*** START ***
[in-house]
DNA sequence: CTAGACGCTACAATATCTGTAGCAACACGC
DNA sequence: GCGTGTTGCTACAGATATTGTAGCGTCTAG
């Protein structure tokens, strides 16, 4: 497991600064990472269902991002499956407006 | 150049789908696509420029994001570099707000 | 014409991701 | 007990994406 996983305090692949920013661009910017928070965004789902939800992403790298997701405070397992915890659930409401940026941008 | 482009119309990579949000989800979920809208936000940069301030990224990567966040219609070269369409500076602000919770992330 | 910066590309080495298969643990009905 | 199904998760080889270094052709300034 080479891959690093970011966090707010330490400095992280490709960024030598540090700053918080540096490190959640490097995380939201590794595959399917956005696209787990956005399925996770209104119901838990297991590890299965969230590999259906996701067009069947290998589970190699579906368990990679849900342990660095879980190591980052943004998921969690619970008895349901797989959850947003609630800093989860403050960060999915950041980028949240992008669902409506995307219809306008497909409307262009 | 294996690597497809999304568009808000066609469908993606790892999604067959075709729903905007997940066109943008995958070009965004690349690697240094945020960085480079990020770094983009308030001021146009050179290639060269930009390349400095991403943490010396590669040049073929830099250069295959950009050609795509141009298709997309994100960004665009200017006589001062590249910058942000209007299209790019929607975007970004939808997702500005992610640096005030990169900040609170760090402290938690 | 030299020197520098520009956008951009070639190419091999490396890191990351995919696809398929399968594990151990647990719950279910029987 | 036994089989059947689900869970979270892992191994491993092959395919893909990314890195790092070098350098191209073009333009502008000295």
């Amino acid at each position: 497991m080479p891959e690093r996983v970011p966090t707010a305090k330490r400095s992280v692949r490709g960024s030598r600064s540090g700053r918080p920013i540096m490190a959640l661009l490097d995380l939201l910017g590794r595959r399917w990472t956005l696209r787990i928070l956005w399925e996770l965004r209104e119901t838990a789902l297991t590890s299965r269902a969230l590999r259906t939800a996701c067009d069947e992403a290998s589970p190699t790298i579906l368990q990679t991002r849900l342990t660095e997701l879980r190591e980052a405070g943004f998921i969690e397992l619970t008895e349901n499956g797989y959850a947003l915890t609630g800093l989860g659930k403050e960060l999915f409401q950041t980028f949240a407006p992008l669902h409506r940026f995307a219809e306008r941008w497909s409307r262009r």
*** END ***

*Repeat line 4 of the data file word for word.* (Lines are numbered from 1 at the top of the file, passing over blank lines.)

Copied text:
């Protein structure tokens, strides 16, 4: 497991600064990472269902991002499956407006 | 150049789908696509420029994001570099707000 | 014409991701 | 007990994406 996983305090692949920013661009910017928070965004789902939800992403790298997701405070397992915890659930409401940026941008 | 482009119309990579949000989800979920809208936000940069301030990224990567966040219609070269369409500076602000919770992330 | 910066590309080495298969643990009905 | 199904998760080889270094052709300034 080479891959690093970011966090707010330490400095992280490709960024030598540090700053918080540096490190959640490097995380939201590794595959399917956005696209787990956005399925996770209104119901838990297991590890299965969230590999259906996701067009069947290998589970190699579906368990990679849900342990660095879980190591980052943004998921969690619970008895349901797989959850947003609630800093989860403050960060999915950041980028949240992008669902409506995307219809306008497909409307262009 | 294996690597497809999304568009808000066609469908993606790892999604067959075709729903905007997940066109943008995958070009965004690349690697240094945020960085480079990020770094983009308030001021146009050179290639060269930009390349400095991403943490010396590669040049073929830099250069295959950009050609795509141009298709997309994100960004665009200017006589001062590249910058942000209007299209790019929607975007970004939808997702500005992610640096005030990169900040609170760090402290938690 | 030299020197520098520009956008951009070639190419091999490396890191990351995919696809398929399968594990151990647990719950279910029987 | 036994089989059947689900869970979270892992191994491993092959395919893909990314890195790092070098350098191209073009333009502008000295």